“Not only is there no God, but try getting a plumber on weekends,” Allen once said. While comic, the quote illustrates Allen’s dissatisfaction with life. How can there be any meaning, he wonders, when the wrong people are rewarded, when bad things happen to good people, and when cruelty trumps kindness. Perhaps no other film portrays this vision as clearly than Deconstructing Harry (1997).
In the film, Allen plays a writer who is haunted by his past, not unlike the main character in Bergman’s Wild Strawberries (1957). In one scene, Allen’s character is sent to hell, and we are presented with perhaps Allen’s most brutally honest view of the world. Among the members of hell, according to Allen, are book critics, the media, right-wing extremists, lawyers who appear on television, TV Evangelists, and the NRA. If he were to update this film for the 21st century, I imagine he’d throw Twitter users in there as well.
The above “hell scene” is bitterly funny, but it’s also incredibly truthful. Here, Allen offers a glimpse into why he finds the modern world so miserable. He encounters the Devil played by Billy Crystal, and is given some harsh words of advice: “It’s like Vegas. You’re up, you’re down, but in the end, the house always wins. It doesn’t mean you didn’t have fun.” The dilemma for Allen is coming to terms with the fact that the house always wins. How can you have fun, Allen asks, when it all ends in death and it’s completely out of your control?
This question permeates through most of Allen’s films, and he doesn’t offer any easy answers. I believe this is because Allen doesn’t have them. Perhaps the reason why he makes one film a year is to subconsciously tell himself that he will find the answers one day. Perhaps Allen believes that if he spends his entire career searching, he may eventually reach a comforting solution.
To date, the closest Allen has come to peace is through acceptance. In Hannah and Her Sisters (1986), for example, Allen’s character spends the entire film trying to find a reason for why things happen in life, but is left with this feeling:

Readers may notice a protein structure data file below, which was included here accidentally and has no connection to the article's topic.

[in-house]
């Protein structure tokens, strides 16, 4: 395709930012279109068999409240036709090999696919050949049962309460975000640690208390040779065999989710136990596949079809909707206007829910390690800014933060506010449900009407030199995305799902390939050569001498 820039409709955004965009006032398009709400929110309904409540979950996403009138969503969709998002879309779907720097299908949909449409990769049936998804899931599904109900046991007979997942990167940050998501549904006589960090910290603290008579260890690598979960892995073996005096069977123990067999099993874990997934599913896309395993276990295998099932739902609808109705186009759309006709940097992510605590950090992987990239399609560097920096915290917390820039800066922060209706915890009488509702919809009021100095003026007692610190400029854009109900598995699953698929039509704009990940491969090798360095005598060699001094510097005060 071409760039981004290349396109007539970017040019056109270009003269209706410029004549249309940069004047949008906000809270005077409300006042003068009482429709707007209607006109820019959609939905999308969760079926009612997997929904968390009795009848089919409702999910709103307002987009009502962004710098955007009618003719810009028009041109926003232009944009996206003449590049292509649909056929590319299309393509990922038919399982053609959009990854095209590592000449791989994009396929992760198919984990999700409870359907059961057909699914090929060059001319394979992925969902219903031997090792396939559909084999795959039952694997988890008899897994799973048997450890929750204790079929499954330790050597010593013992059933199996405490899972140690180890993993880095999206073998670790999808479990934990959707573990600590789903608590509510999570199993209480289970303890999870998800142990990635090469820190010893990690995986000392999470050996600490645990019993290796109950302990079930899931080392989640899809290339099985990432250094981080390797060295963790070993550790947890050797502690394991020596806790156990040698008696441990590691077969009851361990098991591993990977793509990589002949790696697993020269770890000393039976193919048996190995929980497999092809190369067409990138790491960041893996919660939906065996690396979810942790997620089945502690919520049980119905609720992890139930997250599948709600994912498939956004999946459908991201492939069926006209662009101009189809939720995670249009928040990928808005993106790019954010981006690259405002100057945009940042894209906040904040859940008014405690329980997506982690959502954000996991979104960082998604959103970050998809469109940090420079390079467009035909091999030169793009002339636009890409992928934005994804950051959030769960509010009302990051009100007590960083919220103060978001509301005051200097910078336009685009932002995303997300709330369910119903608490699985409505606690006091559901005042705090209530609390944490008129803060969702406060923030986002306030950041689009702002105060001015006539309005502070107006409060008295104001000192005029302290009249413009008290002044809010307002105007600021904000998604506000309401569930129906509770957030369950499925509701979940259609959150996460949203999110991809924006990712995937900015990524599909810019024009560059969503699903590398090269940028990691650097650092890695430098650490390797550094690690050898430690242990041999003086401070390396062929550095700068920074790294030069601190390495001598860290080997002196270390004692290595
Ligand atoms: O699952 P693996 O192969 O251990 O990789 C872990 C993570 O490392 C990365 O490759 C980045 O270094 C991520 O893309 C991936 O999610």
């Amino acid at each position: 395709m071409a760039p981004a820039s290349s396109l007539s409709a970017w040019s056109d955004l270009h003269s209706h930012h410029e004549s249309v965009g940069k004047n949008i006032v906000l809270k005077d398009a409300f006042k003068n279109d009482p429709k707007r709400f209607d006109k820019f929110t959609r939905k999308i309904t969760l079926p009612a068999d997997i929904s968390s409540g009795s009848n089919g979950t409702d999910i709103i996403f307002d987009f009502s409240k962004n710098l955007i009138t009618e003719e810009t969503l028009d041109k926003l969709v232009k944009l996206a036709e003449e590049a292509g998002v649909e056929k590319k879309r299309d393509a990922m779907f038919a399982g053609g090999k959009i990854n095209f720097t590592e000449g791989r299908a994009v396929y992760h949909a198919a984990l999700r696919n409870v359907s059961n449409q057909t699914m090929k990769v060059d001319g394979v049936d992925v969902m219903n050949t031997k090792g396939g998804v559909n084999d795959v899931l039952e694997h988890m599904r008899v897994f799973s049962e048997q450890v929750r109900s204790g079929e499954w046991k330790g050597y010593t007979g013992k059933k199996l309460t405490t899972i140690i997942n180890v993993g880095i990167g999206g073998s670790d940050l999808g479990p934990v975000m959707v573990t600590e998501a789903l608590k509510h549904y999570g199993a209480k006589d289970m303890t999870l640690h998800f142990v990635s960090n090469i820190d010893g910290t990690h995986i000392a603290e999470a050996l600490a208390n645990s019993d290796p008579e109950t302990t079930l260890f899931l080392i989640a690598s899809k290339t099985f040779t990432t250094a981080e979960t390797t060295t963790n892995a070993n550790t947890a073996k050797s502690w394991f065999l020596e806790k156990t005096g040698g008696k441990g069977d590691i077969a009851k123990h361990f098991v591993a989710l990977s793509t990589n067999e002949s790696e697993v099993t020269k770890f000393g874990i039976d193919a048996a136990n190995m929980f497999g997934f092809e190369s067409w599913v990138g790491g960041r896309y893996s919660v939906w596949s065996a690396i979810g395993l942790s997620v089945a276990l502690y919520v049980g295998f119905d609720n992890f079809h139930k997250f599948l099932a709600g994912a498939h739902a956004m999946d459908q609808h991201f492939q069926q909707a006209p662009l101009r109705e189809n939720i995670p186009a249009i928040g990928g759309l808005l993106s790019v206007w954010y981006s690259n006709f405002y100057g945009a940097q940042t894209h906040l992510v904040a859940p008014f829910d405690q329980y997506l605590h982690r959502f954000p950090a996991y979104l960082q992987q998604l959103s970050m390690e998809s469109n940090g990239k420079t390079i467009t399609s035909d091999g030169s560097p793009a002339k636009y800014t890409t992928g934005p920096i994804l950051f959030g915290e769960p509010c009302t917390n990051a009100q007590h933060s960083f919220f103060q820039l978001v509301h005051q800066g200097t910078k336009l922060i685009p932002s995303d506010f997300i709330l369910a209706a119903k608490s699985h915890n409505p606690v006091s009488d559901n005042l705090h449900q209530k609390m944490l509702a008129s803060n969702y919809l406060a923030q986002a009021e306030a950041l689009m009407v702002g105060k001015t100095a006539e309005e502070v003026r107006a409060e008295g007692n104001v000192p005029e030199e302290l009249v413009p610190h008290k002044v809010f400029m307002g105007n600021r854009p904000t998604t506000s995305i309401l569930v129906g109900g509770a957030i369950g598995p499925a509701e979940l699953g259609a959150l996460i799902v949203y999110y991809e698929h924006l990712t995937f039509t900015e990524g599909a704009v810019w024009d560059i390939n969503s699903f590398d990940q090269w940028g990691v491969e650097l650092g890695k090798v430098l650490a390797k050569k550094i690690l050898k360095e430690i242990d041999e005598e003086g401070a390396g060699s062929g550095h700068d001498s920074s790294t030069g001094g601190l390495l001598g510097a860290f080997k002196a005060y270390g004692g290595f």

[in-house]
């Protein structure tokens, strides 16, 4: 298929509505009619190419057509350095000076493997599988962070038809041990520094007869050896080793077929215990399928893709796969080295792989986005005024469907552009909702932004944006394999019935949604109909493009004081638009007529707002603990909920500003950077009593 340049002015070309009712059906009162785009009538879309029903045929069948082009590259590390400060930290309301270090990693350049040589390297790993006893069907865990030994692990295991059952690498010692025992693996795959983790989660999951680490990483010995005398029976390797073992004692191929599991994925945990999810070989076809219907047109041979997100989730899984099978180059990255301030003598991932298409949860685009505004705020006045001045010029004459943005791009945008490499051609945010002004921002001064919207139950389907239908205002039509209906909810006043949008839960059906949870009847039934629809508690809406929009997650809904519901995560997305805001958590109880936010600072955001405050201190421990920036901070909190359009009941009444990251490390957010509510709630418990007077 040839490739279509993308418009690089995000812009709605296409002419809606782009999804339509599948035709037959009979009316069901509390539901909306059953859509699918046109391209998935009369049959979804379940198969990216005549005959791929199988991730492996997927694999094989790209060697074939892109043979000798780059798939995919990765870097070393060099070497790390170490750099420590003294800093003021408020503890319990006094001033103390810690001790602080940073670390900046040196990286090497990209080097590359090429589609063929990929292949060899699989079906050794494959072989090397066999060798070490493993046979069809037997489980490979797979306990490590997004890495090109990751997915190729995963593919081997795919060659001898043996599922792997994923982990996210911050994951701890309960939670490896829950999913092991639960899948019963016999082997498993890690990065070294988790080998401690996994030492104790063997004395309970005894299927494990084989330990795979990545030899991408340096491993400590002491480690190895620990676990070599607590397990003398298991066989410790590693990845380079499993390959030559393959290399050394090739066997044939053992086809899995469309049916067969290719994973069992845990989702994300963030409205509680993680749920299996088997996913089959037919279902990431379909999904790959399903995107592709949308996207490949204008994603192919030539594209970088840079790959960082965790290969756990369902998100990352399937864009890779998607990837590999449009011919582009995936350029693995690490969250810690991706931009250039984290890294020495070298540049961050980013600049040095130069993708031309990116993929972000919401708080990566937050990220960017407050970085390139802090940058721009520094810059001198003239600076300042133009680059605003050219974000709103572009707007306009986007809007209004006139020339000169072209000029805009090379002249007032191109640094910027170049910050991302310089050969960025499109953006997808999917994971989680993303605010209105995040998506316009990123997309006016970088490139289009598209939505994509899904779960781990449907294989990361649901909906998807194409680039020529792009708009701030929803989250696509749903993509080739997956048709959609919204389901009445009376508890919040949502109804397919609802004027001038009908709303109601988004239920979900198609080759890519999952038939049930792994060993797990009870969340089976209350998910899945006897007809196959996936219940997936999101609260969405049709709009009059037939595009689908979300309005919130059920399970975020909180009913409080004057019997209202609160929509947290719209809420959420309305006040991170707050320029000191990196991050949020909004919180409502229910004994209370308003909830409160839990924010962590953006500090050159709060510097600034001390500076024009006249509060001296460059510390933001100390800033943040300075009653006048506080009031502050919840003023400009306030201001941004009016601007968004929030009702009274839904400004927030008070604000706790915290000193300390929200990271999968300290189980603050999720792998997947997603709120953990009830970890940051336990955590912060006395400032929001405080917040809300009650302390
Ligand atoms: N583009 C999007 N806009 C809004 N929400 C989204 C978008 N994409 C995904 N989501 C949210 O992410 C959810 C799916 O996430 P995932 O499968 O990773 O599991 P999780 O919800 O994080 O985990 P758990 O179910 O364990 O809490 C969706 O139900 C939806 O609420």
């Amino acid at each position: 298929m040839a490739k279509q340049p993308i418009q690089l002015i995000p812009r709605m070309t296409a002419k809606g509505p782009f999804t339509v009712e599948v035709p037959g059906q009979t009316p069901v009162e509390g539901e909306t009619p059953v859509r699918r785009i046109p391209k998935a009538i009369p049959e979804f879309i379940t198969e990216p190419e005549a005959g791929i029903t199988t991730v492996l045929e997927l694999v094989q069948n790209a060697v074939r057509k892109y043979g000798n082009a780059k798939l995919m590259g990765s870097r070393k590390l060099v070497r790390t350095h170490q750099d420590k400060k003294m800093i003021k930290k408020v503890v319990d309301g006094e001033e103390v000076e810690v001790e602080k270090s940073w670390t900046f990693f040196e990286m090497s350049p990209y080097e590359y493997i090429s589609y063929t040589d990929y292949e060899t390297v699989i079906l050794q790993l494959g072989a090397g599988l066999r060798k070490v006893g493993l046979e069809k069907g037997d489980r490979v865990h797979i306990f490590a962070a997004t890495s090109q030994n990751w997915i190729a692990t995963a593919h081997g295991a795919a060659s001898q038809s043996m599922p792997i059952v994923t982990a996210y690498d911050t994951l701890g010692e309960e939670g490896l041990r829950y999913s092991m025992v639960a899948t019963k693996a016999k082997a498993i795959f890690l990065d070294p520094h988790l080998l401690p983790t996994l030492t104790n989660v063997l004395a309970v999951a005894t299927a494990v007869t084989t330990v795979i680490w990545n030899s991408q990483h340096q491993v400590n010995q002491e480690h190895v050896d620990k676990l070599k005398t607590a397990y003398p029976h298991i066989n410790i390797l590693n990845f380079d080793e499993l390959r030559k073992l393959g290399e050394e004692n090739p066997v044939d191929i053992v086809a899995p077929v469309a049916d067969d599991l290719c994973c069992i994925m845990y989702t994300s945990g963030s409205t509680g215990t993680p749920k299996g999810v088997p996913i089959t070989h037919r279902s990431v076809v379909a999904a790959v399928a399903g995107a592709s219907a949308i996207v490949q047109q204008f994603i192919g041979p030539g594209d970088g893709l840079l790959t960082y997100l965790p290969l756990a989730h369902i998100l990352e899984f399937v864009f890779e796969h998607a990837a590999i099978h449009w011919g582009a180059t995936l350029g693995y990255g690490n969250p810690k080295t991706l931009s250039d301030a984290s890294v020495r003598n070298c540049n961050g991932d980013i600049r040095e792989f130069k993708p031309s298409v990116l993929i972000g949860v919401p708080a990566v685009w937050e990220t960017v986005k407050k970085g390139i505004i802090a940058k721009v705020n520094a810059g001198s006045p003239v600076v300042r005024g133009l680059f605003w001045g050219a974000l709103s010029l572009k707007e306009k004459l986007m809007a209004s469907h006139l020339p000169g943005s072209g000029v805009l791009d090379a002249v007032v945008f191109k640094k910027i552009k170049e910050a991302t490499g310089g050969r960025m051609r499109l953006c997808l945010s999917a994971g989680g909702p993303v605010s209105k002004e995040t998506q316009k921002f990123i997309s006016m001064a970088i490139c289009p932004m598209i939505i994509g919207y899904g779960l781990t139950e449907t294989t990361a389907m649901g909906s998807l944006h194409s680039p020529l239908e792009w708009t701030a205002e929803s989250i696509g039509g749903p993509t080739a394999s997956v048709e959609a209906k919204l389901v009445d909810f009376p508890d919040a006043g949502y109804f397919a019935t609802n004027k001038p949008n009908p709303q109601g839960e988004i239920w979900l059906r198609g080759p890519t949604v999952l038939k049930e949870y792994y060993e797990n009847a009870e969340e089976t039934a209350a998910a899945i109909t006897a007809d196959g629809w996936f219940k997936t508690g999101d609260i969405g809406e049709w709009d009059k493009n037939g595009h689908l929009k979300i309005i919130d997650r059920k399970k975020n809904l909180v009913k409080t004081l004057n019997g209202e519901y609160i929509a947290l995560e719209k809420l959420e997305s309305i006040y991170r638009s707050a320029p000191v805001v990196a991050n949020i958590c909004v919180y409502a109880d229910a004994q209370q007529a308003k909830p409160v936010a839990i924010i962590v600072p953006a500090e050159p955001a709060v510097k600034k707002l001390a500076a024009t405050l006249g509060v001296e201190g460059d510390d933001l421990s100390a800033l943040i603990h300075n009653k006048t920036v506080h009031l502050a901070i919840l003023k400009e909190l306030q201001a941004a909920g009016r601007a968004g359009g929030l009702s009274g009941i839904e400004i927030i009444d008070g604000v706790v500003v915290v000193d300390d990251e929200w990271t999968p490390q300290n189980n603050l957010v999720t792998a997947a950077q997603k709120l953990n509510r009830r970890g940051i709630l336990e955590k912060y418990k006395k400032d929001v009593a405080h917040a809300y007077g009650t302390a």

I should stop ruining my life searching for answers I’m never gonna get and just enjoy it while it lasts. And after who knows, I mean maybe there is something, nobody really knows. I know maybe is a very slim reed to hang your whole life on, but that’s the best we have. And then I started to sit back, and I actually began to enjoy myself.
I came to a similar realization a few weeks ago about Allen’s career. Maybe his films will never be as good as Annie Hall, and maybe he will never be given the respect that he deserves, but so what? As far as I’m concerned, he’s the greatest living filmmaker we have, and his work speaks volumes to me about my presence on this earth.
There are some days when I, like Cecilia and Jasmine and many of Allen’s other characters, prefer to live in delusion than to face reality. This is comforting for a while, but as each year passes, I’m confronted with the fact that at some point relatively soon Allen will perish. I don’t know when this will happen--none of us do--but when it does, I’m going to have to deal with it and live in a world where a new Allen film isn’t released once a year. You see, all of this time I took Allen for granted without comprehending that at some point he will stop making films and there will never be another filmmaker like him.
I haven’t yet figured out how I’m going to live with this when it happens, and I still can’t begin to imagine what a summer will be like without a new Allen film. I guess the only thing I can do is enjoy it while it lasts.
What do you think? Leave a comment.